On January 9, 2023, FEMA released the Public Assistance Simplified Procedures policy that simplifies the implementation of the Public Assistance program to support the rapid recovery of applicants. FEMA will offer several webinars in the coming weeks.
The policy released on January 9 simplifies procedures and streamlines documentation requirements for applicants under the Public Assistance program. This policy release follows the August 2022 announcement to increase the threshold for small projects to $1 million.
PA Simplified Procedures Policy
The policy simplifies procedures, reduces administrative burdens, supports equitable delivery of assistance to underserved communities, and enables communities to recover more quickly after Presidentially declared events. The policy defines FEMA’s requirements for funding small projects and it applies to all public assistance projects under $1 million from major disasters and emergencies declared on or after the date of issuance.FEMA will accept estimates with summary information and the applicant’s certifications for damage and work, instead of requiring applicants to provide full or detailed documentation.
Section 422 of the Robert T. Stafford Disaster Relief and Emergency Assistance Act allows FEMA to implement simplified procedures for projects below an established threshold. Congress authorized simplified procedures in 1988 to support program efficiency and allow lower dollar projects the opportunity to get recovery funding faster, setting the small project maximum at $35,000.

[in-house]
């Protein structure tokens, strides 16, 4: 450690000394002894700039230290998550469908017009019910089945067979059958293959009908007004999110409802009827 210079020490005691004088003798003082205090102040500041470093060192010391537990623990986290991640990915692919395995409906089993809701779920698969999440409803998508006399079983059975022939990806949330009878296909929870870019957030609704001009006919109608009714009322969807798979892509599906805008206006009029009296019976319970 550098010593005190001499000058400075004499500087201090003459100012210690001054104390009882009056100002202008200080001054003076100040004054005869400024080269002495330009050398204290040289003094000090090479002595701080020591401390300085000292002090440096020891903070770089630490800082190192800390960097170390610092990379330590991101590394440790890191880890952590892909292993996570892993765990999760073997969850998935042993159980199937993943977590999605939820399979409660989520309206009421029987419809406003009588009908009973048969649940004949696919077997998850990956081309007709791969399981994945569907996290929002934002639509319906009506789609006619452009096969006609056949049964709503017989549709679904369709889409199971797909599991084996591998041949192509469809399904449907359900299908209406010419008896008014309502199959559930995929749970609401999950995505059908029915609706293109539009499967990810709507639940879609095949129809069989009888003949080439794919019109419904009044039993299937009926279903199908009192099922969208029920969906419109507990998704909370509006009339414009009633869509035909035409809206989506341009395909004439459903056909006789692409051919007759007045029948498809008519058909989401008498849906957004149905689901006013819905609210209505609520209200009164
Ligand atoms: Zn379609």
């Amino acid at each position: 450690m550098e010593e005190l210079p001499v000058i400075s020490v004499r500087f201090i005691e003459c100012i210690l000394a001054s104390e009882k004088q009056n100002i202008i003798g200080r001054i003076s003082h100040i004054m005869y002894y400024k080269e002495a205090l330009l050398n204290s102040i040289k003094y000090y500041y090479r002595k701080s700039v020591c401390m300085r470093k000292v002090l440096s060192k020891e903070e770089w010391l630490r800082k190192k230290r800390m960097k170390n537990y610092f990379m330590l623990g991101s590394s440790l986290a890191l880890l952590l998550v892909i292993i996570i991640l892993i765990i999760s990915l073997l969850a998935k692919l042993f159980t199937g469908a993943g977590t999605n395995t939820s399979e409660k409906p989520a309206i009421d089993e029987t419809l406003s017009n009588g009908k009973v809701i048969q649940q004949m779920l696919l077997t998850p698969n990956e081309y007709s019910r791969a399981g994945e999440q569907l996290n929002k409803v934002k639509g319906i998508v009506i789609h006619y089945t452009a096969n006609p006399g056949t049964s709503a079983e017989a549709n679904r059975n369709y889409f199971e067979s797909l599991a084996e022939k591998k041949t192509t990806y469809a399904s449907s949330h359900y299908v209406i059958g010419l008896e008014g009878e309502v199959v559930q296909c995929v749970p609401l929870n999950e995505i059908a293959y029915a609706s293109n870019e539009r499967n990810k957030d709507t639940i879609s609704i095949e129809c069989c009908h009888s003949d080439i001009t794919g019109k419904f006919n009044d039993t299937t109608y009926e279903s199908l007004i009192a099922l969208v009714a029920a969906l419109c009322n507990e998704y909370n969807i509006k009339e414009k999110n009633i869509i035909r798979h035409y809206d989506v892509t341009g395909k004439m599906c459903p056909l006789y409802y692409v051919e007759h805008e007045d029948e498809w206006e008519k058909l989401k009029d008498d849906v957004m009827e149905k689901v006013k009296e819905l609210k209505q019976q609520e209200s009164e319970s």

After the Sandy Recovery Improvement Act in January 2013, FEMA completed an analysis of the program in 2015 and adjusted the threshold to $120,000. FEMA conducted another review in 2020, showing 77 percent of projects were considered small, and that if a $1 million threshold were applied, 94 percent of projects would be small and help put additional recovery dollars in the hands of applicants faster.
In August 2022, FEMA published a final rule to increase the small project maximum for the agency’s program to $1 million to reduce the administrative burden on state, local, tribal, or territorial governments and private non-profits receiving FEMA financial grants following a disaster. A small project has costs below the threshold, while a large project has costs equal to or above the $1 million threshold.
National emergency management partners have supported FEMA in issuing this policy to reduce administrative burdens, more efficiently use resources, simplify the program for smaller applicants with smaller dollar projects, and speed up the closure of projects.
The Department of Homeland Security and FEMA is committed to providing equitable and accessible recovery support to affected communities. FEMA will continue adjusting the threshold annually to reflect changes in the Consumer Price Index for All Urban Consumers and review the base threshold every three years.